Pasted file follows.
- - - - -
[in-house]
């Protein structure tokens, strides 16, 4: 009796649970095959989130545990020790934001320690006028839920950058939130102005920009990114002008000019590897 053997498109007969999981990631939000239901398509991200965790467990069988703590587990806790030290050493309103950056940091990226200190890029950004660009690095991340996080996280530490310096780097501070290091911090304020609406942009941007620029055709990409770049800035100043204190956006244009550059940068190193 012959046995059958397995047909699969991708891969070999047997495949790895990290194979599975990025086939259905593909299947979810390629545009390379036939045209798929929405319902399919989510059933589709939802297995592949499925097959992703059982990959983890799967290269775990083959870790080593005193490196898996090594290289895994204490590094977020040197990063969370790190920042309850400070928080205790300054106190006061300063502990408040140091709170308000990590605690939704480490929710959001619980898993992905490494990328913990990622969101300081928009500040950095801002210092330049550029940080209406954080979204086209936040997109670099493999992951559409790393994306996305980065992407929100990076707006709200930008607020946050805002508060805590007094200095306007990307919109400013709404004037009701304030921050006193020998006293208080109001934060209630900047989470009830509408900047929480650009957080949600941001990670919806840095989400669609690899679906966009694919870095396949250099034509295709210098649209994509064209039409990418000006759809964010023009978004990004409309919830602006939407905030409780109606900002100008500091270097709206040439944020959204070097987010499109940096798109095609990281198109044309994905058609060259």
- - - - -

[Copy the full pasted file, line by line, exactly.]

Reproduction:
[in-house]
């Protein structure tokens, strides 16, 4: 009796649970095959989130545990020790934001320690006028839920950058939130102005920009990114002008000019590897 053997498109007969999981990631939000239901398509991200965790467990069988703590587990806790030290050493309103950056940091990226200190890029950004660009690095991340996080996280530490310096780097501070290091911090304020609406942009941007620029055709990409770049800035100043204190956006244009550059940068190193 012959046995059958397995047909699969991708891969070999047997495949790895990290194979599975990025086939259905593909299947979810390629545009390379036939045209798929929405319902399919989510059933589709939802297995592949499925097959992703059982990959983890799967290269775990083959870790080593005193490196898996090594290289895994204490590094977020040197990063969370790190920042309850400070928080205790300054106190006061300063502990408040140091709170308000990590605690939704480490929710959001619980898993992905490494990328913990990622969101300081928009500040950095801002210092330049550029940080209406954080979204086209936040997109670099493999992951559409790393994306996305980065992407929100990076707006709200930008607020946050805002508060805590007094200095306007990307919109400013709404004037009701304030921050006193020998006293208080109001934060209630900047989470009830509408900047929480650009957080949600941001990670919806840095989400669609690899679906966009694919870095396949250099034509295709210098649209994509064209039409990418000006759809964010023009978004990004409309919830602006939407905030409780109606900002100008500091270097709206040439944020959204070097987010499109940096798109095609990281198109044309994905058609060259």